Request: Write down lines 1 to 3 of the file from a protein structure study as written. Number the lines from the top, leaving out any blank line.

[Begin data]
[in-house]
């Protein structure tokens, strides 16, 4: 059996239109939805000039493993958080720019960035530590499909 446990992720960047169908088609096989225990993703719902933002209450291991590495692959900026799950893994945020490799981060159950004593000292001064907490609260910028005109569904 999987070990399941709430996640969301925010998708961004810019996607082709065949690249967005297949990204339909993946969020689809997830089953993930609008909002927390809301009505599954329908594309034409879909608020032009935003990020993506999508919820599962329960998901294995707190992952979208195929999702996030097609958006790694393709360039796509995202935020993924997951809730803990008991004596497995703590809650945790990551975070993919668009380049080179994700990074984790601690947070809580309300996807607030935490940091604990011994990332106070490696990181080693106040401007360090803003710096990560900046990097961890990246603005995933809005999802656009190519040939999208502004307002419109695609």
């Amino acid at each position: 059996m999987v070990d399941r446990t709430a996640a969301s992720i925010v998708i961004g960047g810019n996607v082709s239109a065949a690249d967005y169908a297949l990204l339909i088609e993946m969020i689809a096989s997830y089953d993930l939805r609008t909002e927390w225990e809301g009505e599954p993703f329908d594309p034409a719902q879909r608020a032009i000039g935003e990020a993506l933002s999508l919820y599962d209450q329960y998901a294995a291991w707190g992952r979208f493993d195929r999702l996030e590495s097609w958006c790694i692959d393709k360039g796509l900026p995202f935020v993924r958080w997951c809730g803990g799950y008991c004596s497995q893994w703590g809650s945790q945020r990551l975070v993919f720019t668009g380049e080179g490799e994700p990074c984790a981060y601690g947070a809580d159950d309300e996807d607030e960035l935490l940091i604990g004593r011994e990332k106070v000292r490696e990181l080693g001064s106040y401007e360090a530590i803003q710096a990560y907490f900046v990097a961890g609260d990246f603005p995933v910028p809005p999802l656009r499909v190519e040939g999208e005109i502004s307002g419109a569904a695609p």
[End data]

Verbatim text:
[in-house]
């Protein structure tokens, strides 16, 4: 059996239109939805000039493993958080720019960035530590499909 446990992720960047169908088609096989225990993703719902933002209450291991590495692959900026799950893994945020490799981060159950004593000292001064907490609260910028005109569904 999987070990399941709430996640969301925010998708961004810019996607082709065949690249967005297949990204339909993946969020689809997830089953993930609008909002927390809301009505599954329908594309034409879909608020032009935003990020993506999508919820599962329960998901294995707190992952979208195929999702996030097609958006790694393709360039796509995202935020993924997951809730803990008991004596497995703590809650945790990551975070993919668009380049080179994700990074984790601690947070809580309300996807607030935490940091604990011994990332106070490696990181080693106040401007360090803003710096990560900046990097961890990246603005995933809005999802656009190519040939999208502004307002419109695609």
């Amino acid at each position: 059996m999987v070990d399941r446990t709430a996640a969301s992720i925010v998708i961004g960047g810019n996607v082709s239109a065949a690249d967005y169908a297949l990204l339909i088609e993946m969020i689809a096989s997830y089953d993930l939805r609008t909002e927390w225990e809301g009505e599954p993703f329908d594309p034409a719902q879909r608020a032009i000039g935003e990020a993506l933002s999508l919820y599962d209450q329960y998901a294995a291991w707190g992952r979208f493993d195929r999702l996030e590495s097609w958006c790694i692959d393709k360039g796509l900026p995202f935020v993924r958080w997951c809730g803990g799950y008991c004596s497995q893994w703590g809650s945790q945020r990551l975070v993919f720019t668009g380049e080179g490799e994700p990074c984790a981060y601690g947070a809580d159950d309300e996807d607030e960035l935490l940091i604990g004593r011994e990332k106070v000292r490696e990181l080693g001064s106040y401007e360090a530590i803003q710096a990560y907490f900046v990097a961890g609260d990246f603005p995933v910028p809005p999802l656009r499909v190519e040939g999208e005109i502004s307002g419109a569904a695609p």